It seems we are living in what has been dubbed as the era of the Great Resignation. Nearly 40% of workers were considering handing in their notice according to a Microsoft survey of more than 30,000 global workers held this year.
It is difficult to predict to which extent this phenomenon will eventually affect the local and global labour markets, but it looks like a lot of workers will soon be needing to update their resumes as they start looking for new and better work opportunities.
Presenting a good CV may well be the key to securing an interview for a post that is attractive to more than one job applicant. But what about a cover letter? Has the time come to phase this out considering that all relevant information can be included in a CV and online applications seem to have done away with the need for such a document for the sake of efficiency?
Does a cover letter really make the difference between a good job application and an excellent one?
CV vs Cover letter
Although both documents are important when searching for a job, most job applicants struggle to understand the difference between the two and what content should be included on a CV and what should best be presented in a cover letter.
1. It's crucial not to repeat the same content on both documents and to present them as complementary to each other.
Whereas a CV highlights academic qualification, work experience and skills, a covering letter should highlight how said skills, experience and qualifications make an applicant qualified for the position.
2. A covering letter can also convey an applicant’s interest in the position and serve to express personal qualities and attributes.
Understanding these differences should make it easier when considering what information should go on your CV and what should be presented in your covering letter.
Both sets of information are important, intended to complement each other, and leaving out one or the other would make an application incomplete.
When can the cover letter be omitted?
Once the scope of presenting a cover letter with a CV is understood, the answer to this question becomes clearer.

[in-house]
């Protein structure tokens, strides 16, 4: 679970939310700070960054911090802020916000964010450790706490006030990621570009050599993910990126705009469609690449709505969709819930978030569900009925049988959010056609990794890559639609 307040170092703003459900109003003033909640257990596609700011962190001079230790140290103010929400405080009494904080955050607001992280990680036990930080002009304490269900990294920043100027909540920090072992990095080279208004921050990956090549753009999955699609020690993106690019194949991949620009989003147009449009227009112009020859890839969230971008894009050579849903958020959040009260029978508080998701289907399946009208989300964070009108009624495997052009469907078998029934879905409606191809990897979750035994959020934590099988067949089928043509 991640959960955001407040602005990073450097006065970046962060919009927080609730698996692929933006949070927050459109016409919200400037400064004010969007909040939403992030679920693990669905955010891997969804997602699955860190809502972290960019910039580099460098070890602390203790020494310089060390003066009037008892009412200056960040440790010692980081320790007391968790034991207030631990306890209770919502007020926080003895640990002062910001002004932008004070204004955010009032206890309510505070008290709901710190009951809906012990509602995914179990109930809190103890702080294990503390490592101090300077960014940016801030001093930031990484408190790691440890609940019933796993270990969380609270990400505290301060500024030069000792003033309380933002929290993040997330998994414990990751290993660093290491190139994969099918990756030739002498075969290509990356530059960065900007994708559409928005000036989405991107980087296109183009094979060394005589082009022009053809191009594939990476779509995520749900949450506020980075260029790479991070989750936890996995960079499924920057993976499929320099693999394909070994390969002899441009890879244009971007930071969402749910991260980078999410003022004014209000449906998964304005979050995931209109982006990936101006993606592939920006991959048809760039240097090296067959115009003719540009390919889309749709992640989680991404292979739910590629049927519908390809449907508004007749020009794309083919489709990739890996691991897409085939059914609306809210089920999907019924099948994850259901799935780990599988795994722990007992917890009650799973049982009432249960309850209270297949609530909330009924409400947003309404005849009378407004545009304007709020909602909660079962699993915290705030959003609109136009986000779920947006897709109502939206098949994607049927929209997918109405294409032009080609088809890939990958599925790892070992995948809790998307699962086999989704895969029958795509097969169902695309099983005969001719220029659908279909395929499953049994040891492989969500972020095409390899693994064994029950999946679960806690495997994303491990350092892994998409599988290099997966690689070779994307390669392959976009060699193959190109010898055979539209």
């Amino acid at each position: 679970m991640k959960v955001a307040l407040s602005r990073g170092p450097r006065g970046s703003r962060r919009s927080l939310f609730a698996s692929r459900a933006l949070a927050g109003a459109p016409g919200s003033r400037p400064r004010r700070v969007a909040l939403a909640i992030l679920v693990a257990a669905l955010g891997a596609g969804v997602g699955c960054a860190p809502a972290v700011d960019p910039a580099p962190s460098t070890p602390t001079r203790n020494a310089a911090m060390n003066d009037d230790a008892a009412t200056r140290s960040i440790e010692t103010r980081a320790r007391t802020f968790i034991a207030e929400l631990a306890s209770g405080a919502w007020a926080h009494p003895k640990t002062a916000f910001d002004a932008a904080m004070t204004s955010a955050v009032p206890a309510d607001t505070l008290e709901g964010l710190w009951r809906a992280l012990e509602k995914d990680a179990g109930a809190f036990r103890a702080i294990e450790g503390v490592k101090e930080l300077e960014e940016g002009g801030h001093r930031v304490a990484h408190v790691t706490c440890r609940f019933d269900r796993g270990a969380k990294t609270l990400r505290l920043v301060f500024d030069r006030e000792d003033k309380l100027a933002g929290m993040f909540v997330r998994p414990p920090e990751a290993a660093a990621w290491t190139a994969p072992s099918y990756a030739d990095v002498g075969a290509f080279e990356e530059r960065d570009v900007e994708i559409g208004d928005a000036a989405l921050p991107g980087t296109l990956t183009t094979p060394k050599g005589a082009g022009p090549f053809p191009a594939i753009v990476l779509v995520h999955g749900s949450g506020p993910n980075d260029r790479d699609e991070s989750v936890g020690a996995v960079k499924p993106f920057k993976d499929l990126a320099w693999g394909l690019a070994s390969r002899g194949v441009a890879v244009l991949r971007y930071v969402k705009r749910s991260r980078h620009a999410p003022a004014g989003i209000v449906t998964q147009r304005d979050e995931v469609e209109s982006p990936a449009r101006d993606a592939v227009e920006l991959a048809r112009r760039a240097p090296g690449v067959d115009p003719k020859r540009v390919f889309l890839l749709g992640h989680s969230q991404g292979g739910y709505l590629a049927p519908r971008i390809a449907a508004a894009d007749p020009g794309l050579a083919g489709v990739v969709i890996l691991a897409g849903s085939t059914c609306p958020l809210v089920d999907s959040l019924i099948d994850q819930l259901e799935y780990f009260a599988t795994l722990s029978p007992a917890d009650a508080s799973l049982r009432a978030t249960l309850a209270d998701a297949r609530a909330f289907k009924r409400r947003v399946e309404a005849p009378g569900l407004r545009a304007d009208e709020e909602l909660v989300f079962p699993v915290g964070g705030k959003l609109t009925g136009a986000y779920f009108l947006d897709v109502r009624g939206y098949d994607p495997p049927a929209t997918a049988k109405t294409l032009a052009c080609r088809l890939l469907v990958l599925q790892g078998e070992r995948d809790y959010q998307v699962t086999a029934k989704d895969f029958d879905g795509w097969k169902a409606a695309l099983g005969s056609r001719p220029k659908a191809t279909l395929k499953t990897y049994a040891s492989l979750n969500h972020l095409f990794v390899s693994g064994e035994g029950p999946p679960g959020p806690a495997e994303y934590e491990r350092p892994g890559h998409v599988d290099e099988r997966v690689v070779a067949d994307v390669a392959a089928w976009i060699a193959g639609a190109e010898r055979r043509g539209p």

An efficient job application should always contain that unique information that makes job applicants stand out to potential employers sufficiently to land them a job interview.
So whether it goes in your covering letter, or whether you include it as part of your CV, the following information is traditionally what makes a job applicant stand out from other applicants:
a) Highlight your skills. Past experience and academic qualifications will be vetted for eligibility, but it is the skill set highlighted that speaks volumes in terms of suitability and readiness to adapt.
b) Make the ‘Additional information’ or ‘Why you’re a good fit for the role’ section, the most interesting part of your CV. Creativity is key.
c) Don’t go over the top, such as including too much information or going to excessive lengths to highlight skills, attributes, and hobbies
d) Sound professional, but avoid the clichés that so many hiring managers are used to reading.
e) Do not have one fixed cover letter or ‘one size fits all’ set of points. Each job application will require tweaking to match the application to the vacancy.
So in reply to the question Is the covering letter phasing out? The answer is dependent on the situation.
If you have a cover letter highlighting your skills and professional accomplishment, attach it to your CV. Two shorter documents are sometimes easier to read than one lengthy CV.
On the other hand, if a cover letter cannot be attached or has specifically been excluded, try to ensure that the information on your CV is comprehensive enough to justify the exclusion of this relevant information normally included in a cover letter.
The era of the Great Resignation may well have changed the traditional way we present ourselves. Furthermore, we live in an information age where image is also key. Therefore we need to ensure that the information we give about ourselves is picture-perfect to demonstrate the very best we have to offer, keeping it relevant to each role.